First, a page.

In a crisis like the COVID-19 outbreak, and especially during Phase 1 – Rapid Response, the speed and criticality of developments and decisions to be made require a temporary change in governance. Most companies have established some sort of;
- Crisis management team
- War room
In times of crisis, not only activities and operations are different from business-as-usual, also the way we manage our organisation and teams, as well as the way we take decisions and execute them will change.
This is one of the 3 main sections from the "Ultimate Guide for Phase 1 - Rapid Response to Mitigate the Immediate Impact of Covid"
Regarding Build Taskforces:
Risks to address
- Slow decision-making processes and actions
- Lack of coherence and alignment
- Illusion of control
- Lack of ownership in the organisation
- Staying too long in a short-term firefighting mode
- Agile and adaptive decision making
- Coherent and aligned interventions
- Everyone has ownership and is involved
- Get prepared for the mid-term
- Cross functional
- Decision making
- Clear plan
- Daily meetings
Particularly larger companies, covering a larger geographical area, have established a cascade of taskforces or crisis teams. Their tasks are to;
- Decide on immediate measures and interventions to mitigate the impact of the crisis
- Ensure full alignment and coherence
- Monitor execution, changes and issues and a fluid and adequate flow of critical information across the organisation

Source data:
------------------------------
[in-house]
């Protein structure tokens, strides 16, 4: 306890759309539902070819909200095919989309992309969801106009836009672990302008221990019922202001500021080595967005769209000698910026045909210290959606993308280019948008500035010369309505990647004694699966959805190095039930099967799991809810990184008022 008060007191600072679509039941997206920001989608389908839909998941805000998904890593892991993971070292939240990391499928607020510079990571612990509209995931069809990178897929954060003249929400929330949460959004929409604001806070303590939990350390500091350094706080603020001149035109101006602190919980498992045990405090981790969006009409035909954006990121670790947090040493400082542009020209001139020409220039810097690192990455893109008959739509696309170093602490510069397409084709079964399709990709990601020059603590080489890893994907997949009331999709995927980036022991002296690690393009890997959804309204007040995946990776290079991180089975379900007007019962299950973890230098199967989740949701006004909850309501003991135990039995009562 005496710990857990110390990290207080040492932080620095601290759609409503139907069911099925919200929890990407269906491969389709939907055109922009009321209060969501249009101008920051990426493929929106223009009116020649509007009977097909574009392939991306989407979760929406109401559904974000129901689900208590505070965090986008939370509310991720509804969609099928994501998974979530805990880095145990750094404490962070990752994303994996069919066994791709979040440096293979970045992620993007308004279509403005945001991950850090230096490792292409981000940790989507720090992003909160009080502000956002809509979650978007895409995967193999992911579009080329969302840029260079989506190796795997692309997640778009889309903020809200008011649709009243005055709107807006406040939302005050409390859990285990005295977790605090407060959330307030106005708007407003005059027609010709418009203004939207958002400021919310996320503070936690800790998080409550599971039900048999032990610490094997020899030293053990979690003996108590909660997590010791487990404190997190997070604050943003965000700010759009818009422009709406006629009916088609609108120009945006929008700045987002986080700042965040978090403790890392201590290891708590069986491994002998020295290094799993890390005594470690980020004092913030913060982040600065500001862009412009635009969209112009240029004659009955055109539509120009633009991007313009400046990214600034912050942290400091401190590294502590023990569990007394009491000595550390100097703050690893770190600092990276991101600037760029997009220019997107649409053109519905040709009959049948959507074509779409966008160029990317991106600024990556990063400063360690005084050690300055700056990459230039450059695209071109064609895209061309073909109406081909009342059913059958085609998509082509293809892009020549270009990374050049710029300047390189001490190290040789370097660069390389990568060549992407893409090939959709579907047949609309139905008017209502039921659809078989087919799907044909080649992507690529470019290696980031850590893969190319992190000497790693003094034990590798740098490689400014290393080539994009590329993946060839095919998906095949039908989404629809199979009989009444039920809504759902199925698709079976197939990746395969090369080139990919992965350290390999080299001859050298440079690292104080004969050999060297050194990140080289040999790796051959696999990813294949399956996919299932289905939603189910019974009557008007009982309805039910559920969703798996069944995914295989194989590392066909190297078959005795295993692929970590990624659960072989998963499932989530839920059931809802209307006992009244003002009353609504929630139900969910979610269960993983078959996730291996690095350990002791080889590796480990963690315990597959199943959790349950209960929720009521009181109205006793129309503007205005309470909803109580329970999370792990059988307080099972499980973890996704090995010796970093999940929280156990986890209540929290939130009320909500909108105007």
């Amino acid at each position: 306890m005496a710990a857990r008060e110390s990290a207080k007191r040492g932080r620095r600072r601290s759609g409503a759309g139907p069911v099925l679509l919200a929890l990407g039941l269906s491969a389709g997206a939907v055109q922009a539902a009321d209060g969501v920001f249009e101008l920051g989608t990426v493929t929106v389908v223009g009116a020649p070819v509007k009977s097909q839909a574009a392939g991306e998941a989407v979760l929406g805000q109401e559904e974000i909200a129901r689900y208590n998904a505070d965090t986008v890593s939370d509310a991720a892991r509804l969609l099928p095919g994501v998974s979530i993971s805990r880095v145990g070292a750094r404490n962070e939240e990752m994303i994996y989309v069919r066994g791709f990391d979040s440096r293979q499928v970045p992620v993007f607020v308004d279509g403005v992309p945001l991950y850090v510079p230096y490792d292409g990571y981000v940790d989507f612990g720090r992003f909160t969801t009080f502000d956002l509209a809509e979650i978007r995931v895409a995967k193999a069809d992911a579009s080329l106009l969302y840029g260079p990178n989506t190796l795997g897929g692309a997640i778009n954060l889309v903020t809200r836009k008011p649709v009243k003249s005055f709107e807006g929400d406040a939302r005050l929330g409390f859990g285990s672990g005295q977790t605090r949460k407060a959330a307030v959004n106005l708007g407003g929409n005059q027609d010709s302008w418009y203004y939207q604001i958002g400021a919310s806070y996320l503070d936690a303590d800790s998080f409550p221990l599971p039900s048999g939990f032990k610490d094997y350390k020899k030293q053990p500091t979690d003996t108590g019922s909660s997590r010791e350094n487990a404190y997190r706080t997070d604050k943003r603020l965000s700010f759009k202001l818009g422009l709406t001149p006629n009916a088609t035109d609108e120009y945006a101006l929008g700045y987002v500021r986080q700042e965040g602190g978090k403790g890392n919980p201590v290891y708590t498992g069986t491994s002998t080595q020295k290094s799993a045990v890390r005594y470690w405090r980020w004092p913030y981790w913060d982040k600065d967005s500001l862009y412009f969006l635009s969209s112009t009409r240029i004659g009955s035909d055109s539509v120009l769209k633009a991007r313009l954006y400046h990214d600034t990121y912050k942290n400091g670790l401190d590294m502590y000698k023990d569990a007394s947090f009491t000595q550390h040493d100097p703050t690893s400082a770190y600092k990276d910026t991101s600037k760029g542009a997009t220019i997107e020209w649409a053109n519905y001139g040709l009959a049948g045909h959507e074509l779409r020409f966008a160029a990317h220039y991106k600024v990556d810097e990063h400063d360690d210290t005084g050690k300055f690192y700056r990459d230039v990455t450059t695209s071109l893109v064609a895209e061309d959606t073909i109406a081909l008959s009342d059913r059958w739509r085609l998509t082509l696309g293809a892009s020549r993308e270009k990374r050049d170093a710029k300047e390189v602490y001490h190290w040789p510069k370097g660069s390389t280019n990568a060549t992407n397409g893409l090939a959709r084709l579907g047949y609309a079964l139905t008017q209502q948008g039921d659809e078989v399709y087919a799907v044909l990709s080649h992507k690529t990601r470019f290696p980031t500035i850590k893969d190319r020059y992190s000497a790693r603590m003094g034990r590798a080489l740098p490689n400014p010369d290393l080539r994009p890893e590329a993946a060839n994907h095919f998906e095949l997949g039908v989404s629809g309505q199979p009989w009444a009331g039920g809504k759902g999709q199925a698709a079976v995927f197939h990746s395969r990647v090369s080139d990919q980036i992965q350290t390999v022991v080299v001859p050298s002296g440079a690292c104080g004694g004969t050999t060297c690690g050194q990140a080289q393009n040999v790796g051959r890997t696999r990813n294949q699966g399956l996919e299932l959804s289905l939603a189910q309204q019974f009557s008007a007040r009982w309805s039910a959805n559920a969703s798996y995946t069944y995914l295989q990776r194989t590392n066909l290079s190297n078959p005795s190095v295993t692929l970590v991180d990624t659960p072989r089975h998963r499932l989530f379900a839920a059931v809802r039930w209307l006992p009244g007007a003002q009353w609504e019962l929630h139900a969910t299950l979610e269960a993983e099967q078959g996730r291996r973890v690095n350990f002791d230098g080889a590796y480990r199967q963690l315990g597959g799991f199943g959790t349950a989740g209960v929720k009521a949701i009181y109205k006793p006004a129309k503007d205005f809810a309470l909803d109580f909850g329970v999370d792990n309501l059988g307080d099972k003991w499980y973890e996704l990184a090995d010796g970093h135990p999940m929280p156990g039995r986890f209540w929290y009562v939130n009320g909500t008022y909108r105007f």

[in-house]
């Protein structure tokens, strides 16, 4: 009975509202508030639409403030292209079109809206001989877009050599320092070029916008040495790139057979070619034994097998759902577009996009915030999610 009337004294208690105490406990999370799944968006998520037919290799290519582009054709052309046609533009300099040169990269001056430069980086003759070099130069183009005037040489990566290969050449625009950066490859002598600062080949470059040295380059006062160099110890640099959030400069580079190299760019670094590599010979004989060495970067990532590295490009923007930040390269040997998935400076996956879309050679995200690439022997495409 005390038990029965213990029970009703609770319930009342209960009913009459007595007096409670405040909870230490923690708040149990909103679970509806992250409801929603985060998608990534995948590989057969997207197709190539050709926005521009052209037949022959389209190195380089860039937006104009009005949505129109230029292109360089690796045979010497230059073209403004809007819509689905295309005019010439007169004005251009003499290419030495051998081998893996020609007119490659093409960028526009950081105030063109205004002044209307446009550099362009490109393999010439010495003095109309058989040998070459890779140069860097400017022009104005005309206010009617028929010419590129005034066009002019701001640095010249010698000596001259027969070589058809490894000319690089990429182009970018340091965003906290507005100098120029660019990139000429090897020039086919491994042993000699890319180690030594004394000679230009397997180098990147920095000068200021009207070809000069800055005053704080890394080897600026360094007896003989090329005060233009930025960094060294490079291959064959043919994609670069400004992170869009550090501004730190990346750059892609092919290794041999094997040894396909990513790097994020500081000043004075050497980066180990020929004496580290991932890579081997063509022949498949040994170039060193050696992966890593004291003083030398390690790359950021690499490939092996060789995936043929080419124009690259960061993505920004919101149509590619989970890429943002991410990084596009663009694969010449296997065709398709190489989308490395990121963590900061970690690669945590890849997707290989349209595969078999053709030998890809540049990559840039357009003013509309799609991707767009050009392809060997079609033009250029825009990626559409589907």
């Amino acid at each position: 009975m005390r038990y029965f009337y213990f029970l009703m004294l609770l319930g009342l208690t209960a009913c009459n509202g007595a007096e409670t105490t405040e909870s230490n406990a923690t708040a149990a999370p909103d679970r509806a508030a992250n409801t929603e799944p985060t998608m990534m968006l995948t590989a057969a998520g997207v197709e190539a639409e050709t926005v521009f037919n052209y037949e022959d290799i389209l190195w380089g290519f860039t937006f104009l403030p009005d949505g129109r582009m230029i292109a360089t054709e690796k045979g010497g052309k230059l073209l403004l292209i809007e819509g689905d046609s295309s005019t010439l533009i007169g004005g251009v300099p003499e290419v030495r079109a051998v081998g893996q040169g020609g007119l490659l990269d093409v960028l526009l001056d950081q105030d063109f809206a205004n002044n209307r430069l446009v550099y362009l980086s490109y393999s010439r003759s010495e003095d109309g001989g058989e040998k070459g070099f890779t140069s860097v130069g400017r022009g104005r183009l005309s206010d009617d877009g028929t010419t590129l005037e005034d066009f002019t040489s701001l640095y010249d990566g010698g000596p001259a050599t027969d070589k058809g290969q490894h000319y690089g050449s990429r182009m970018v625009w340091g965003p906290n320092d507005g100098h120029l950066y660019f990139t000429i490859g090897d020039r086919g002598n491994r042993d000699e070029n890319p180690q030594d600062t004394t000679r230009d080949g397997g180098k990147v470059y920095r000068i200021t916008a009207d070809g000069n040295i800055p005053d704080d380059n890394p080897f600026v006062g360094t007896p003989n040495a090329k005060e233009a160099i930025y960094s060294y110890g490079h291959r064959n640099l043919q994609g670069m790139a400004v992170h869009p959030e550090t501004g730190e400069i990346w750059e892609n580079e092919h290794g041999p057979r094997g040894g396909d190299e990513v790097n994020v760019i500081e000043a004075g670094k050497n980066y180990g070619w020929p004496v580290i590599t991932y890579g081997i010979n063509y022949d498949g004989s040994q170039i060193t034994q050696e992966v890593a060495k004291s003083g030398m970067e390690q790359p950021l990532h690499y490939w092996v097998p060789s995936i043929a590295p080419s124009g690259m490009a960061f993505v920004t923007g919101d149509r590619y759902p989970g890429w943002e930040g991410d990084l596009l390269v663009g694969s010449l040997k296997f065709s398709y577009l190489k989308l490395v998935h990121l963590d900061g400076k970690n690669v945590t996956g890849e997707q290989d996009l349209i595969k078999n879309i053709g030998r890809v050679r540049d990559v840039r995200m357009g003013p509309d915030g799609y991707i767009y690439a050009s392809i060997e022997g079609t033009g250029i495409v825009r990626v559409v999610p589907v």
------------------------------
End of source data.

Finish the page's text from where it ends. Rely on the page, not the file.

These taskforces are organised as follows;
- A cross functional taskforce on headquarters level
- Regional cross functional taskforces covering the same topics, but on a regional level
- Maybe even a local or national cross functional taskforce
- More functional and international taskforces taking care of a specific function, which are represented in and aligned with the cross functional taskforces
Typical functions to be represented in the cross functional taskforces and to setup functional taskforces for are – in alphabetical order;
- Human Resources Management, including training
- Public Relations
In times of crisis, most decisions and actions of the leadership teams and the taskforces are very operational and practical, but critical, like;
- Delayed delivery of personal protective gear
- Low availability of critical spare parts
- Lack of capacity in certain regions or functions
- Disability to support a critical client
One way of reducing uncertainty in times where things get unpredictable, is developing various scenarios of what could happen, assess the impact of these scenarios and assess how well you are prepared to mitigate or adapt to such scenarios. Being aware of and prepared for different (worst case) scenarios will increase confidence and resilience of the teams and the organisation.
You should always anticipate on different developments and alternative adjustments of your measures and interventions. You really want to prevent implementing measures to discover after implementation that there are obstacles or that they simply do not work, while you could have known this beforehand.
We have seen leading manufacturers anticipate on different scenarios of the crisis, measures from the governments and their own company. They stress tested and adjusted their own measures, knew they were ready for such scenarios.